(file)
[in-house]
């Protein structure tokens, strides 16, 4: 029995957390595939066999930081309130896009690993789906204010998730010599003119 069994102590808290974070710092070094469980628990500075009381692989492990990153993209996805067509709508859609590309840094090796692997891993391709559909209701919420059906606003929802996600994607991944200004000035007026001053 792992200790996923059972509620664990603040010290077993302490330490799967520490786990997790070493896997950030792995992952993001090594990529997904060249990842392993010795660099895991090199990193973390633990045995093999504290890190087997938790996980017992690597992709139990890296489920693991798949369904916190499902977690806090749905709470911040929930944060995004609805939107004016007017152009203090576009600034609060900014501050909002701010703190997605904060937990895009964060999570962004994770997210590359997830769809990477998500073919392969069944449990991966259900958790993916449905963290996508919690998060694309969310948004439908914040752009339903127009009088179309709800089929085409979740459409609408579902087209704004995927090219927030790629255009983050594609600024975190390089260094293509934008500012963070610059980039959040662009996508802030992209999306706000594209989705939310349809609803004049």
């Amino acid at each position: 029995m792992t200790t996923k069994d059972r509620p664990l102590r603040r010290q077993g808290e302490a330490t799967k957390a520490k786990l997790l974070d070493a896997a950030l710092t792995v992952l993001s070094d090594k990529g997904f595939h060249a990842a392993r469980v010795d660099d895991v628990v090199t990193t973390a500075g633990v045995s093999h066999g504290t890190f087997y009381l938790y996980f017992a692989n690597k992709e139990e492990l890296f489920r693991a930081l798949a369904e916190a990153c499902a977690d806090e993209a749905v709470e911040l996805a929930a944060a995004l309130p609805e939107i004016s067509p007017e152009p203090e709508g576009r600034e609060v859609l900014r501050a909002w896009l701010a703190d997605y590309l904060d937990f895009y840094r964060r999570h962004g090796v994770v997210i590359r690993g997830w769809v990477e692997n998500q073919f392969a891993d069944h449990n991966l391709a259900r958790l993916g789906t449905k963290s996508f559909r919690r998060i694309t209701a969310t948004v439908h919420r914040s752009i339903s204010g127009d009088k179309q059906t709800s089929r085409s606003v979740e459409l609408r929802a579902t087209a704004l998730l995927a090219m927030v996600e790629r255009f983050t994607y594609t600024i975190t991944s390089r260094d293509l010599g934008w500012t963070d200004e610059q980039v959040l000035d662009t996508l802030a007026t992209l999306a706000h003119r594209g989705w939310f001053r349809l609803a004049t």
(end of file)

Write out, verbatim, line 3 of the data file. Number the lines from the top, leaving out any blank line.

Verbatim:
């Amino acid at each position: 029995m792992t200790t996923k069994d059972r509620p664990l102590r603040r010290q077993g808290e302490a330490t799967k957390a520490k786990l997790l974070d070493a896997a950030l710092t792995v992952l993001s070094d090594k990529g997904f595939h060249a990842a392993r469980v010795d660099d895991v628990v090199t990193t973390a500075g633990v045995s093999h066999g504290t890190f087997y009381l938790y996980f017992a692989n690597k992709e139990e492990l890296f489920r693991a930081l798949a369904e916190a990153c499902a977690d806090e993209a749905v709470e911040l996805a929930a944060a995004l309130p609805e939107i004016s067509p007017e152009p203090e709508g576009r600034e609060v859609l900014r501050a909002w896009l701010a703190d997605y590309l904060d937990f895009y840094r964060r999570h962004g090796v994770v997210i590359r690993g997830w769809v990477e692997n998500q073919f392969a891993d069944h449990n991966l391709a259900r958790l993916g789906t449905k963290s996508f559909r919690r998060i694309t209701a969310t948004v439908h919420r914040s752009i339903s204010g127009d009088k179309q059906t709800s089929r085409s606003v979740e459409l609408r929802a579902t087209a704004l998730l995927a090219m927030v996600e790629r255009f983050t994607y594609t600024i975190t991944s390089r260094d293509l010599g934008w500012t963070d200004e610059q980039v959040l000035d662009t996508l802030a007026t992209l999306a706000h003119r594209g989705w939310f001053r349809l609803a004049t």